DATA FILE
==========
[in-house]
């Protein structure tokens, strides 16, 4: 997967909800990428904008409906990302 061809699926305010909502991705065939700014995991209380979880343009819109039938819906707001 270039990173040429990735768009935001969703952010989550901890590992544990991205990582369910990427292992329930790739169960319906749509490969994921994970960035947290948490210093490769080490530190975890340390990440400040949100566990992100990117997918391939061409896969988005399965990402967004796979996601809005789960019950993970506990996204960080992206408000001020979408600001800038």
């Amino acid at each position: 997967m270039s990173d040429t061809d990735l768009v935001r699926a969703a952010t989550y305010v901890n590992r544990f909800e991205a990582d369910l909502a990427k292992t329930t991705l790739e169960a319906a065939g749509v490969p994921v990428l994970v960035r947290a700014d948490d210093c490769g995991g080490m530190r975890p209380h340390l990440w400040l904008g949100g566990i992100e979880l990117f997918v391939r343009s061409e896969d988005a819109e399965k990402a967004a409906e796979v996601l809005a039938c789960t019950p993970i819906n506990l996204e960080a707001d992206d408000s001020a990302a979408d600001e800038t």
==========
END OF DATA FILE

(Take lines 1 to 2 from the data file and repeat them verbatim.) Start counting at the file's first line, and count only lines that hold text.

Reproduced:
[in-house]
């Protein structure tokens, strides 16, 4: 997967909800990428904008409906990302 061809699926305010909502991705065939700014995991209380979880343009819109039938819906707001 270039990173040429990735768009935001969703952010989550901890590992544990991205990582369910990427292992329930790739169960319906749509490969994921994970960035947290948490210093490769080490530190975890340390990440400040949100566990992100990117997918391939061409896969988005399965990402967004796979996601809005789960019950993970506990996204960080992206408000001020979408600001800038």